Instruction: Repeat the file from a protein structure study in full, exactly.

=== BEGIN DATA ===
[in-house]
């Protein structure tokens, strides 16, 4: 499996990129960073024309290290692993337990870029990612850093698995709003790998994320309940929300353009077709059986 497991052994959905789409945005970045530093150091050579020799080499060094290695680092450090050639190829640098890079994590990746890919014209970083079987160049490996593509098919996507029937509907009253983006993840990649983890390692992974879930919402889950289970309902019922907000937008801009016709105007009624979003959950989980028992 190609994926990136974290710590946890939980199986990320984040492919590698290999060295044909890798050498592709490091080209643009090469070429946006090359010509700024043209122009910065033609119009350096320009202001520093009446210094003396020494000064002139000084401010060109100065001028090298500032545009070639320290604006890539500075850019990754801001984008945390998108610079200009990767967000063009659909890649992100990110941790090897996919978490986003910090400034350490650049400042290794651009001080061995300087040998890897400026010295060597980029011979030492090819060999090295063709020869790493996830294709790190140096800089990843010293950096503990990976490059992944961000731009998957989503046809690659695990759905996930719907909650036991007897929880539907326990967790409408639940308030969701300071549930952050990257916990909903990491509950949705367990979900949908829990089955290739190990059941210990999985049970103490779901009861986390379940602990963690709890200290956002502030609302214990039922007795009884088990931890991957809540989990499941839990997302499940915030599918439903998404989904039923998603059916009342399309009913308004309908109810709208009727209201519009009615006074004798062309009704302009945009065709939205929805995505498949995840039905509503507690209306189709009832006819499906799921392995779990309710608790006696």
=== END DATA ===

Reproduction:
[in-house]
């Protein structure tokens, strides 16, 4: 499996990129960073024309290290692993337990870029990612850093698995709003790998994320309940929300353009077709059986 497991052994959905789409945005970045530093150091050579020799080499060094290695680092450090050639190829640098890079994590990746890919014209970083079987160049490996593509098919996507029937509907009253983006993840990649983890390692992974879930919402889950289970309902019922907000937008801009016709105007009624979003959950989980028992 190609994926990136974290710590946890939980199986990320984040492919590698290999060295044909890798050498592709490091080209643009090469070429946006090359010509700024043209122009910065033609119009350096320009202001520093009446210094003396020494000064002139000084401010060109100065001028090298500032545009070639320290604006890539500075850019990754801001984008945390998108610079200009990767967000063009659909890649992100990110941790090897996919978490986003910090400034350490650049400042290794651009001080061995300087040998890897400026010295060597980029011979030492090819060999090295063709020869790493996830294709790190140096800089990843010293950096503990990976490059992944961000731009998957989503046809690659695990759905996930719907909650036991007897929880539907326990967790409408639940308030969701300071549930952050990257916990909903990491509950949705367990979900949908829990089955290739190990059941210990999985049970103490779901009861986390379940602990963690709890200290956002502030609302214990039922007795009884088990931890991957809540989990499941839990997302499940915030599918439903998404989904039923998603059916009342399309009913308004309908109810709208009727209201519009009615006074004798062309009704302009945009065709939205929805995505498949995840039905509503507690209306189709009832006819499906799921392995779990309710608790006696």